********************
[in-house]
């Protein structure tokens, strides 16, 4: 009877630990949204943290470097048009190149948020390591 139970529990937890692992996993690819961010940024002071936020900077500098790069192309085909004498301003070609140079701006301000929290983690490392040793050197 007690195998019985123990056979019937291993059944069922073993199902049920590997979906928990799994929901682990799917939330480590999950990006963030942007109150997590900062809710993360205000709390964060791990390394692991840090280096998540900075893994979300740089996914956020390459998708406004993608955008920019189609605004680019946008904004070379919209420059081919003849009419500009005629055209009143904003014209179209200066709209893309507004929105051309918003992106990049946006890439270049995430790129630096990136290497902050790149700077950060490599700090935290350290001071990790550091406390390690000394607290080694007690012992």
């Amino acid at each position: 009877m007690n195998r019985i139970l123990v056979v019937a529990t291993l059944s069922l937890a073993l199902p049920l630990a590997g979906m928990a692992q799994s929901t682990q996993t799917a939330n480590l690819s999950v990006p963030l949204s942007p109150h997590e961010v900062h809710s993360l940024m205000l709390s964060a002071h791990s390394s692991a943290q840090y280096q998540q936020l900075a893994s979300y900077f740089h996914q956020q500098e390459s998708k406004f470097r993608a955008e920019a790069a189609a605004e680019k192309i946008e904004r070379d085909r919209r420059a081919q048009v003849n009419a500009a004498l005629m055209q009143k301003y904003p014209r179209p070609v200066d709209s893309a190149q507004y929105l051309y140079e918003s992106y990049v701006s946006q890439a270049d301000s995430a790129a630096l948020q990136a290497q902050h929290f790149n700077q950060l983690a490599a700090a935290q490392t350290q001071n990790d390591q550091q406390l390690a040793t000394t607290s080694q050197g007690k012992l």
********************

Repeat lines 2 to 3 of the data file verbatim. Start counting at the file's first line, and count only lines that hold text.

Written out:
């Protein structure tokens, strides 16, 4: 009877630990949204943290470097048009190149948020390591 139970529990937890692992996993690819961010940024002071936020900077500098790069192309085909004498301003070609140079701006301000929290983690490392040793050197 007690195998019985123990056979019937291993059944069922073993199902049920590997979906928990799994929901682990799917939330480590999950990006963030942007109150997590900062809710993360205000709390964060791990390394692991840090280096998540900075893994979300740089996914956020390459998708406004993608955008920019189609605004680019946008904004070379919209420059081919003849009419500009005629055209009143904003014209179209200066709209893309507004929105051309918003992106990049946006890439270049995430790129630096990136290497902050790149700077950060490599700090935290350290001071990790550091406390390690000394607290080694007690012992």
């Amino acid at each position: 009877m007690n195998r019985i139970l123990v056979v019937a529990t291993l059944s069922l937890a073993l199902p049920l630990a590997g979906m928990a692992q799994s929901t682990q996993t799917a939330n480590l690819s999950v990006p963030l949204s942007p109150h997590e961010v900062h809710s993360l940024m205000l709390s964060a002071h791990s390394s692991a943290q840090y280096q998540q936020l900075a893994s979300y900077f740089h996914q956020q500098e390459s998708k406004f470097r993608a955008e920019a790069a189609a605004e680019k192309i946008e904004r070379d085909r919209r420059a081919q048009v003849n009419a500009a004498l005629m055209q009143k301003y904003p014209r179209p070609v200066d709209s893309a190149q507004y929105l051309y140079e918003s992106y990049v701006s946006q890439a270049d301000s995430a790129a630096l948020q990136a290497q902050h929290f790149n700077q950060l983690a490599a700090a935290q490392t350290q001071n990790d390591q550091q406390l390690a040793t000394t607290s080694q050197g007690k012992l």